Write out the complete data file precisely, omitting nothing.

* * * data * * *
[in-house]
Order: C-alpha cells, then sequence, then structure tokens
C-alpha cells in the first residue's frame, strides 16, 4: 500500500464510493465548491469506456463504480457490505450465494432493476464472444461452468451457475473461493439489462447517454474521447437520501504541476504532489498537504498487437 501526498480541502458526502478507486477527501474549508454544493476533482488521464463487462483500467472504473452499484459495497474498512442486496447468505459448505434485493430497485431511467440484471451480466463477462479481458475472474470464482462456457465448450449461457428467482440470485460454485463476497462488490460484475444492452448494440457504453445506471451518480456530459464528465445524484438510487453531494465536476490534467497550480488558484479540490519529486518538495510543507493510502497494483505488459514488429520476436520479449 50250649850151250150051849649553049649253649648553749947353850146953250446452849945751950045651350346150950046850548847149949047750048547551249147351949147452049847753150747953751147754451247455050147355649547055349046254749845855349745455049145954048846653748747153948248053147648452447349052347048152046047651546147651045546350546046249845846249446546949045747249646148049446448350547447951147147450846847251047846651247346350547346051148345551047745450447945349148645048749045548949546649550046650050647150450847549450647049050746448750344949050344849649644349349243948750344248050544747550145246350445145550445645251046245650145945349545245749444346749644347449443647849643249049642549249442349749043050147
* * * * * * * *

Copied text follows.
[in-house]
Order: C-alpha cells, then sequence, then structure tokens
C-alpha cells in the first residue's frame, strides 16, 4: 500500500464510493465548491469506456463504480457490505450465494432493476464472444461452468451457475473461493439489462447517454474521447437520501504541476504532489498537504498487437 501526498480541502458526502478507486477527501474549508454544493476533482488521464463487462483500467472504473452499484459495497474498512442486496447468505459448505434485493430497485431511467440484471451480466463477462479481458475472474470464482462456457465448450449461457428467482440470485460454485463476497462488490460484475444492452448494440457504453445506471451518480456530459464528465445524484438510487453531494465536476490534467497550480488558484479540490519529486518538495510543507493510502497494483505488459514488429520476436520479449 50250649850151250150051849649553049649253649648553749947353850146953250446452849945751950045651350346150950046850548847149949047750048547551249147351949147452049847753150747953751147754451247455050147355649547055349046254749845855349745455049145954048846653748747153948248053147648452447349052347048152046047651546147651045546350546046249845846249446546949045747249646148049446448350547447951147147450846847251047846651247346350547346051148345551047745450447945349148645048749045548949546649550046650050647150450847549450647049050746448750344949050344849649644349349243948750344248050544747550145246350445145550445645251046245650145945349545245749444346749644347449443647849643249049642549249442349749043050147